One hallmark of strong rehab care is specialization among the staff. The needs of a patient recovering from pneumonia are very different from the needs of someone re-learning to walk following a fall injury, stroke or major surgery. And short-term rehab patients’ needs are very different from those of long-term or permanently-placed residents, such as dementia patients who require long-term admittance for memory care.

If there is only one set of staffers trying to meet everyone’s care requirements, care may suffer due to overwork. But if the facility staffs specialists for each area and they are proactively monitoring the patients, care may be of better quality.


3. What is the ratio of staff members to patients?

The more people there are to work with and monitor patients, the safer a facility likely is. Watch, too, to see if staff members are actively monitoring patients’ wellbeing (checking on their charges at regular intervals) or merely responding to call buttons.


4. What therapies are available on site?

Does the facility feature physical, occupational, respiratory and cognitive therapy on the premises? Does it have a hydrotherapy pool and massage? Or does it send residents out to other facilities for therapy sessions? Are PT, OT and respiratory teams available 24/7 on-site for immediate intervention needs?


5. What happens after your loved one’s discharge from inpatient rehab?

Short-term rehab patients often need additional services even after they return home. Can the rehab facility provider help you and your loved one to set up and coordinate in-home care and outpatient therapy sessions? Does the provider provide those services itself?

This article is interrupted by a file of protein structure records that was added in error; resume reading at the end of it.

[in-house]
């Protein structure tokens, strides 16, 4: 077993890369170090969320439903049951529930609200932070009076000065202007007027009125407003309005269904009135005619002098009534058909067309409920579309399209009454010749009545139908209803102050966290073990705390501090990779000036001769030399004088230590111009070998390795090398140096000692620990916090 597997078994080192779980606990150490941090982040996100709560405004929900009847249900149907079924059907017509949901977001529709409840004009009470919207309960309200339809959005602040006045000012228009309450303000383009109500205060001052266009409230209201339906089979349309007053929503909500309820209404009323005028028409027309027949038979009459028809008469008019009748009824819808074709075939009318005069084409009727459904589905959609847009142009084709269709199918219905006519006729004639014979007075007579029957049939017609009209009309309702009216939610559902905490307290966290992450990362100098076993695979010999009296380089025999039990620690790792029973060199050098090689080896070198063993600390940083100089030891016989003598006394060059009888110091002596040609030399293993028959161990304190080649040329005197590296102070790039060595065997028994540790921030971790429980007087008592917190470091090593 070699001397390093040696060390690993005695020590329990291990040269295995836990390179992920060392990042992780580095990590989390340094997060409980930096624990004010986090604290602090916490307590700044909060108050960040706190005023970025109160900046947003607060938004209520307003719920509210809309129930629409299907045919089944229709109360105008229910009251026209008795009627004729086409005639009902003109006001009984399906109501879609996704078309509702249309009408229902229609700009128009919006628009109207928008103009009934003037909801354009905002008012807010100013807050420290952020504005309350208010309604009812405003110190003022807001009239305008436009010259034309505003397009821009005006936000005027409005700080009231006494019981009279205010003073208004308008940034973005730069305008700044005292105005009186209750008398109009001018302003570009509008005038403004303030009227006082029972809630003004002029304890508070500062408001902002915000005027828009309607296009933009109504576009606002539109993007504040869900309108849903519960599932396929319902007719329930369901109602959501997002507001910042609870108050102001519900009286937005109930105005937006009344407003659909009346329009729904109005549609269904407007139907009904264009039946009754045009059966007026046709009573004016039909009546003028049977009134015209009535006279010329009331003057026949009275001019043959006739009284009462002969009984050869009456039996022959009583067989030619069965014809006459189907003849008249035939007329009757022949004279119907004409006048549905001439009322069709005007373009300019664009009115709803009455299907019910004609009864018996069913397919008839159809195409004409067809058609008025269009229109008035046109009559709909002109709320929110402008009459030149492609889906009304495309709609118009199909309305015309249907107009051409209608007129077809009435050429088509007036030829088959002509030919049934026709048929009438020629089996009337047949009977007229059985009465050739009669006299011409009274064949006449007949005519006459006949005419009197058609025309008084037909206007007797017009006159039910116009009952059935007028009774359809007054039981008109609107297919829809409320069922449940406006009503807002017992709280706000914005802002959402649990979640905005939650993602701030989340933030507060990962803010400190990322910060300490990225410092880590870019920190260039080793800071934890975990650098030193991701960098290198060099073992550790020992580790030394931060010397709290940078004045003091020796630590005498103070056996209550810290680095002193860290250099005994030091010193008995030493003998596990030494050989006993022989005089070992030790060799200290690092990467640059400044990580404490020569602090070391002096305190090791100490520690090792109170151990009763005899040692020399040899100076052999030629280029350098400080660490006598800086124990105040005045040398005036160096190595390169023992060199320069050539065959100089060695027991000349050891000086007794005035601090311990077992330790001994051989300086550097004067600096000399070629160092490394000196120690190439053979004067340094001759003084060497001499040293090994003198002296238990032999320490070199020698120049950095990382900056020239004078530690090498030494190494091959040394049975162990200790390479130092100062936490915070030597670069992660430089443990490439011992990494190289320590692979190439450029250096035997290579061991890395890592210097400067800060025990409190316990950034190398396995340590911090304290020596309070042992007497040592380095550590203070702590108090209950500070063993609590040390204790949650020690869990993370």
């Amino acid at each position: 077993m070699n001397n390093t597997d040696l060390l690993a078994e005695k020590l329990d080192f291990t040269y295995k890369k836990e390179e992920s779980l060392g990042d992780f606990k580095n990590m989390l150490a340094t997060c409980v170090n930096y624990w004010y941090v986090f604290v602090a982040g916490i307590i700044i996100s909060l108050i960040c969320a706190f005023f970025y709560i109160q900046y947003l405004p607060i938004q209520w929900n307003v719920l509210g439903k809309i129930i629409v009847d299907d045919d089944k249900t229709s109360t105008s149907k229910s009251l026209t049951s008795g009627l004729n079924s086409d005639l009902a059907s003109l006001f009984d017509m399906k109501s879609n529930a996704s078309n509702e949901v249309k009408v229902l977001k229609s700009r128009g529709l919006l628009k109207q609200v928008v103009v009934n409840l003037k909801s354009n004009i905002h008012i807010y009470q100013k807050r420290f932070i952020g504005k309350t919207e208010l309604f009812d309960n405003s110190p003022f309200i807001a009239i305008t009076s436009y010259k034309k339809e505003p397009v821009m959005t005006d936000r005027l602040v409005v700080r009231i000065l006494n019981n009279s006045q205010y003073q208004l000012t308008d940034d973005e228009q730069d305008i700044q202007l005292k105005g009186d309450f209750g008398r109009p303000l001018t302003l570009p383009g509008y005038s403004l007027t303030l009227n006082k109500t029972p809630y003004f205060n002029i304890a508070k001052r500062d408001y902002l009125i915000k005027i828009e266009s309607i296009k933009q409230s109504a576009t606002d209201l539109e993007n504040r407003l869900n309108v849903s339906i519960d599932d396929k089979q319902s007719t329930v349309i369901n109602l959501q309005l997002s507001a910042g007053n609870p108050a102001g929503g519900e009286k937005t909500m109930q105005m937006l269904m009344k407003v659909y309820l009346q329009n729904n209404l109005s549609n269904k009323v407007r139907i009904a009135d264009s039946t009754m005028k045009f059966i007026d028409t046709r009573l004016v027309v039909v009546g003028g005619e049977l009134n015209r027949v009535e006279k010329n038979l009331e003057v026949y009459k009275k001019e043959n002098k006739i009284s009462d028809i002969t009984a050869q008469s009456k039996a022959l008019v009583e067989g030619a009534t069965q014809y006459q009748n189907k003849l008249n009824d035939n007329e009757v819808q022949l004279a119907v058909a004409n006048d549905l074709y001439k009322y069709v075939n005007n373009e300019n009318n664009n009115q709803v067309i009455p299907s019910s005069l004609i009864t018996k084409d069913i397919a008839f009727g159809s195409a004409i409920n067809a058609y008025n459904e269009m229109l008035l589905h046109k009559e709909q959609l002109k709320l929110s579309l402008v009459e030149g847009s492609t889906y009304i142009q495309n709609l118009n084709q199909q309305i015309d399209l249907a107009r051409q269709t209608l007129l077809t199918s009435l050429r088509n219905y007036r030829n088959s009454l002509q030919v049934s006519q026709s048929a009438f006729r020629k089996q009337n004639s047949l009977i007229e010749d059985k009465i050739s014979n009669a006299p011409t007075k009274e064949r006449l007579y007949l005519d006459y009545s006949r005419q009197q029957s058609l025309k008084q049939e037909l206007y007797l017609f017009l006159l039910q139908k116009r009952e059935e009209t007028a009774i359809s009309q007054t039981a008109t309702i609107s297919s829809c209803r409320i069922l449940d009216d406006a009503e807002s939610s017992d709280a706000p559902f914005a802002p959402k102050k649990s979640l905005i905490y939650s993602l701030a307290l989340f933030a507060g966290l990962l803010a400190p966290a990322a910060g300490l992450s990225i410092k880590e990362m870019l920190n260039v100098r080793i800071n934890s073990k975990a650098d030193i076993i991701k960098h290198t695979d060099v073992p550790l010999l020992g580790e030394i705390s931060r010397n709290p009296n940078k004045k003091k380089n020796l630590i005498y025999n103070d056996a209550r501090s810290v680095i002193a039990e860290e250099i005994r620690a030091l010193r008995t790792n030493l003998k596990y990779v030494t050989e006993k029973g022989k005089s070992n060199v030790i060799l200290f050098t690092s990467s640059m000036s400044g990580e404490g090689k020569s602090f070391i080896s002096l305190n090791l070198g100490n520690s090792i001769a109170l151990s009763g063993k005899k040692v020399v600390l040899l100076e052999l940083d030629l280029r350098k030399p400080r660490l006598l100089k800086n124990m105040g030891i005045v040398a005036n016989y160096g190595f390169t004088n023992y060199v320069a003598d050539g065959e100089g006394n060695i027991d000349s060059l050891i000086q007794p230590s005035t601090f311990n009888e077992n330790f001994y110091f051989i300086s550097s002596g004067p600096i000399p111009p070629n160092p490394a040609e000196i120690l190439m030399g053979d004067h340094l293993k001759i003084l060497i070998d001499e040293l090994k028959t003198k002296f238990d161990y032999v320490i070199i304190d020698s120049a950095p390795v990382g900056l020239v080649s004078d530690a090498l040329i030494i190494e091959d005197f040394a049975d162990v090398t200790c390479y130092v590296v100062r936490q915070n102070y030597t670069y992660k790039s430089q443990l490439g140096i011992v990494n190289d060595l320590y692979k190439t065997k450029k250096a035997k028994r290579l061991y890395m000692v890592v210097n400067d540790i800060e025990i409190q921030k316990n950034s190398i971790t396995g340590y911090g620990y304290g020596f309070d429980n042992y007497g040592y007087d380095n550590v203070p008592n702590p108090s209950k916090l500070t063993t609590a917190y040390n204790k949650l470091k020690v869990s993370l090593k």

There are many questions you should ask before agreeing to a transfer.

Do your research and try to get information in advance of meetings with your older loved one’s clinical team. Take the opportunity, if you can, to discuss with your parent his or her preferences before decisions need to be made. Encourage them to write those preferences down, either in a care management plan or in a living will document.

As always, we also encourage you to come tour Episcopal Retirement Services facilities, like Marjorie P. Lee, and see the difference in care that we can offer your family.


Click here to head to our guidebook for relatives of seniors



Bryan Reynolds

Written by: Bryan Reynolds

Bryan Reynolds is the Vice President of Marketing and Public Relations for Episcopal Retirement Services (ERS). Bryan is responsible for developing and implementing ERS' digital marketing strategy, and overseeing the website, social media outlets, audio and video content and online advertising. After originally attending The Ohio State University, he graduated from the College-Conservatory of Music at the University of Cincinnati, where he earned a Bachelor of fine arts focused on electronic media. Bryan loves to share his passion for technology by assisting older adults with their computer and mobile devices. He has taught several classes within ERS communities as well as at the Osher Lifelong Learning Institute run by the University of Cincinnati. He also participates on the Technology Team at ERS to help provide direction. Bryan and his wife Krista currently reside in Lebanon, Ohio with their 5 children.

Topics: Marjorie P Lee, rehabilitation, exercise and activity, Senior Life